To escape the Wisconsin cold in February, I spent several weeks in Southern Utah hiking Zion National Park, Bryce Canyon National Park, Snow Canyon Utah State Park, and Nevada Valley of Fire State Park. No matter how many times I hike those parks, I am always thrilled by the majesty, the colors, the rock formations, and the unending vistas that the parks provide. An additional thrill is to examine the petroglyphs prevalent in the American Southwest.
A few hours north of St. George, Utah, at Parowan Gap, an entire canyon wall of petroglyphs reveal evidence of the Fremont, Southern Paiute and Hopi clans that traveled through the gap at different times and chiseled images on the rocks hundreds of years ago. Many hypotheses exist as to the purpose of the petroglyphs. Are they religious symbols, directions to water and food, or art? Rock art scholars admit there is no single answer.
As I stood before the rock art at Parowan Gap, I thought aloud: Who were these people who left the carvings? Why did they take the time to carve figures of animals, people, and symbols on the canyon walls? Why were the petroglyphs important enough that they would take time to leave behind evidence of their culture? One cannot view the petroglyphs without feeling awe, a sense of wonder at the connection the indigenous people had with the land.
Wisconsin’s Driftless Area is not known for petroglyphs, but Roche A Cri State Park, about 30 miles north of the Wisconsin Dells and 40 miles west of Tomah, has a 300-foot sandstone rock formation that managed to escape the last Ice Age. At its base is the only spot in Wisconsin with accessible petroglyphs and pictographs that date back to 900 A.D. I've put the park on my “to visit” list.
Before I left for Utah, Dave Skoloda and I hiked for a few hours at the Holland Sand Prairie nature preserve, the only undisturbed wind-formed prairie in the area. If you are looking for breath-taking vistas, the smell of pine, or challenging inclines, this is not the park for you. But if you appreciate a look at native prairie plants: hairy puccoon, prairie smoke, and silky prairie clover, then this park is for you. If you enjoy a leisurely stroll through rolling dunes and hollows, then this park is for you. If you want to hear the song of a rare bird, then this park is for you. If you need a site of solitude in the middle of suburban development, then this park is indeed for you. It will not disappoint you.
As Dave and I hiked through the prairie, Dave shared the history of the preserve. George Varnum, a prairie enthusiast who lived across the road, was the first person to begin documenting the diversity of native plants at the site in 1997. He alerted the Wisconsin Department of Natural Resources and the Conservancy to what he was observing. Because of Mr. Varnum and Jim Fowler, an MVC Board Member at the time who provided interim funding to purchase the property, the public now has access to 61 acres of prairie and the opportunity to see large colonies of sand-prairie plants that appear to have been undisturbed since European settlers entered western Wisconsin. The Town of Holland also made a crucial commitment to preserve the prairie, contributing nearly $300,000 to purchase the land. Ownership of the prairie has subsequently transferred to the town. Today, the Holland Sand Prairie is recognized as a Wisconsin State Natural Area for its unique and diverse mix of native plants and wildlife.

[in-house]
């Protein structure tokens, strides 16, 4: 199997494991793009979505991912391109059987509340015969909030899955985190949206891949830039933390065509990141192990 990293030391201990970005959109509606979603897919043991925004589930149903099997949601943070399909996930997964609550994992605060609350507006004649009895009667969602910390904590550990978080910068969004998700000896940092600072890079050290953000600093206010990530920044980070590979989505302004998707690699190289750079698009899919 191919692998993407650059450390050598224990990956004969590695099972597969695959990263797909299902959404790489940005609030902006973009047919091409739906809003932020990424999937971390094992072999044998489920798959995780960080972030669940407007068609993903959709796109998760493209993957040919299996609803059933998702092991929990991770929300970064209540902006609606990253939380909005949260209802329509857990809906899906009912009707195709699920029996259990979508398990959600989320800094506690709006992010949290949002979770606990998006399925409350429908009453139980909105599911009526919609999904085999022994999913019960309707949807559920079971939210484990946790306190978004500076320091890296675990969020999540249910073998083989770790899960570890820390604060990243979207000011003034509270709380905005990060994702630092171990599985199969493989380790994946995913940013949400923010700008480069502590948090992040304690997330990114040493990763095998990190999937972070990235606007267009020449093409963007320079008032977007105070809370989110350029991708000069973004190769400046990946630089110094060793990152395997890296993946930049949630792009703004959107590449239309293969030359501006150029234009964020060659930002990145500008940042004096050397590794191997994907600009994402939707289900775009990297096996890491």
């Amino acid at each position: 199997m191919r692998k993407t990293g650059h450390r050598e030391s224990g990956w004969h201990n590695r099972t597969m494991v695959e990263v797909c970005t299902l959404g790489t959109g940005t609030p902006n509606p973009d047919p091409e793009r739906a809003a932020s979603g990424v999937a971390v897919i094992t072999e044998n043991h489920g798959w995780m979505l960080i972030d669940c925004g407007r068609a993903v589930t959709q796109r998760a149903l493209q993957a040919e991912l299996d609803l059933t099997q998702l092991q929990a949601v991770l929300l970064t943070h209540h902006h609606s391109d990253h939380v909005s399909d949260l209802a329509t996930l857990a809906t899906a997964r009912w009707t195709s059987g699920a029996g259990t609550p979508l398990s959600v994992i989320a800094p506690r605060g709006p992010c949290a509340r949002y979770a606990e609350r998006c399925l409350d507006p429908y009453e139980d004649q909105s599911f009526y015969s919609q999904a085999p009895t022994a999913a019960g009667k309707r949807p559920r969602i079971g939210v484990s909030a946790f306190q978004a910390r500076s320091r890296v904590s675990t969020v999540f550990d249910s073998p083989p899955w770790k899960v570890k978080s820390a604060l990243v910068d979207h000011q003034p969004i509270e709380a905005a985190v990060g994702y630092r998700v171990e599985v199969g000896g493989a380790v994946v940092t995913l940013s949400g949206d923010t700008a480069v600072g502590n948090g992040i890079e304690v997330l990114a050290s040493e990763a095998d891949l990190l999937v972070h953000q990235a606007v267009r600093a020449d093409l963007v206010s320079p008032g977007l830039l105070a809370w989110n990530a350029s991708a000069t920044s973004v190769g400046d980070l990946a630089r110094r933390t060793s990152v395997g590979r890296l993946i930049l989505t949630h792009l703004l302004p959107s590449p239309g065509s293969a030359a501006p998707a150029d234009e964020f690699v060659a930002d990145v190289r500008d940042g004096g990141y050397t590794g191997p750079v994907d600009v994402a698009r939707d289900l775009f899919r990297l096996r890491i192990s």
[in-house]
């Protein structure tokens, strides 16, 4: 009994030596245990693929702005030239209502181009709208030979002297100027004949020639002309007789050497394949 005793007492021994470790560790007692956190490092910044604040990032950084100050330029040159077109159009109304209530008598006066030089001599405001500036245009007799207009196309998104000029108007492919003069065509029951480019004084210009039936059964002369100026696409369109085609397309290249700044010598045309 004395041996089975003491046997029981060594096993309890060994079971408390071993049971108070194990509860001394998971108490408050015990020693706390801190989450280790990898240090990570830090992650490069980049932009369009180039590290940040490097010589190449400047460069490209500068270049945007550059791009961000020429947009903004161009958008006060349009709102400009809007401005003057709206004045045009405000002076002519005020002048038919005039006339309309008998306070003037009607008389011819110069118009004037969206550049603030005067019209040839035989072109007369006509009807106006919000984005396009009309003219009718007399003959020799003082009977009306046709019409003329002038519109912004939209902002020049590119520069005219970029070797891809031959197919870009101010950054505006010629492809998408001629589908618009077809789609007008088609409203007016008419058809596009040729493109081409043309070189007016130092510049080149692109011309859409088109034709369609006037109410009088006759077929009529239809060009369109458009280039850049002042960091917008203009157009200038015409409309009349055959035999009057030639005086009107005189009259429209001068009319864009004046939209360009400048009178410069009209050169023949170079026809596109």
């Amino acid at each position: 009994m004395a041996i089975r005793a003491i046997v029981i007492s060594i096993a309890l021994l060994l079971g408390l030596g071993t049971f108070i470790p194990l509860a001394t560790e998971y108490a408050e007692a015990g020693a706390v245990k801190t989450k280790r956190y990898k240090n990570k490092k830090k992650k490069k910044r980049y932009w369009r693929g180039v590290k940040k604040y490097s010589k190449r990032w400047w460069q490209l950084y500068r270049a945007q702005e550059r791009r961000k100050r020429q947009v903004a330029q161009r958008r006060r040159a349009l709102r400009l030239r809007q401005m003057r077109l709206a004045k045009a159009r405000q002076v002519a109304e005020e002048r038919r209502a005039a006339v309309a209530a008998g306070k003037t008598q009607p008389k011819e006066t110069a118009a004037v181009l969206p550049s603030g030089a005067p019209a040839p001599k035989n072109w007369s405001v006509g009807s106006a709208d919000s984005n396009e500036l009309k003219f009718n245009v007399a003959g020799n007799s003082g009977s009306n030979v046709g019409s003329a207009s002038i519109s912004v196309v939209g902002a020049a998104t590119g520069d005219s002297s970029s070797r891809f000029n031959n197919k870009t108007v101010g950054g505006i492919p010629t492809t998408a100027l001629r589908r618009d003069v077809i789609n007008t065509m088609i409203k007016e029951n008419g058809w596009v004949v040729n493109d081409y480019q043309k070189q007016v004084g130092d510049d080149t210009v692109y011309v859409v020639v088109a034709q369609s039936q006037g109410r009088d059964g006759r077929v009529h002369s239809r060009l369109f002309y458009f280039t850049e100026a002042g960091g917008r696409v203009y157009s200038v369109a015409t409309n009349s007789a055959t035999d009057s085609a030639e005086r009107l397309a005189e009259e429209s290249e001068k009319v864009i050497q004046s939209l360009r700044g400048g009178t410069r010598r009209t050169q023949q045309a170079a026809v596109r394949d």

There is no visible evidence of the indigenous people who undoubtedly lived and hunted and gathered on the prairie. We do not have their petroglyphs to admire and study. But because of modern pioneers such as Mr. Varnum, Mr. Fowler, The Friends of the Holland Sand Prairie and its long-time leader Pete Putnam, and the Town of Holland citizens, everyone can connect with a section of the Mississippi River Terrace created more than 20,000 years ago – the Holland Sand Prairie.
My visit to the Holland Sand Prairie caused me to reflect: What contributions can I make to guarantee the preservation of wilderness in the Driftless Region? What am I willing to do to preserve the biodiversity of plants near my home? What can be learned about this place from the descendants of indigenous people who once hunted here? Who will have the vision to see why this undisturbed prairie is more important than a new strip mall or a new residential community. The Holland Sand Prairie is our preserved “petroglyph.” Centuries from now, people will gaze at the prairie and give thanks to the people who preserved it.
Grant T. Smith is a retired Viterbo University English professor who has hiked to the highest point of each of the 50 states except Alaska where he settled for hiking around Denali. He lives in La Crosse.
Photo of pasqueflower courtesy of William Petersen.
More information and a trail map for the Holland Sand Prairie nature preserve are available at this link.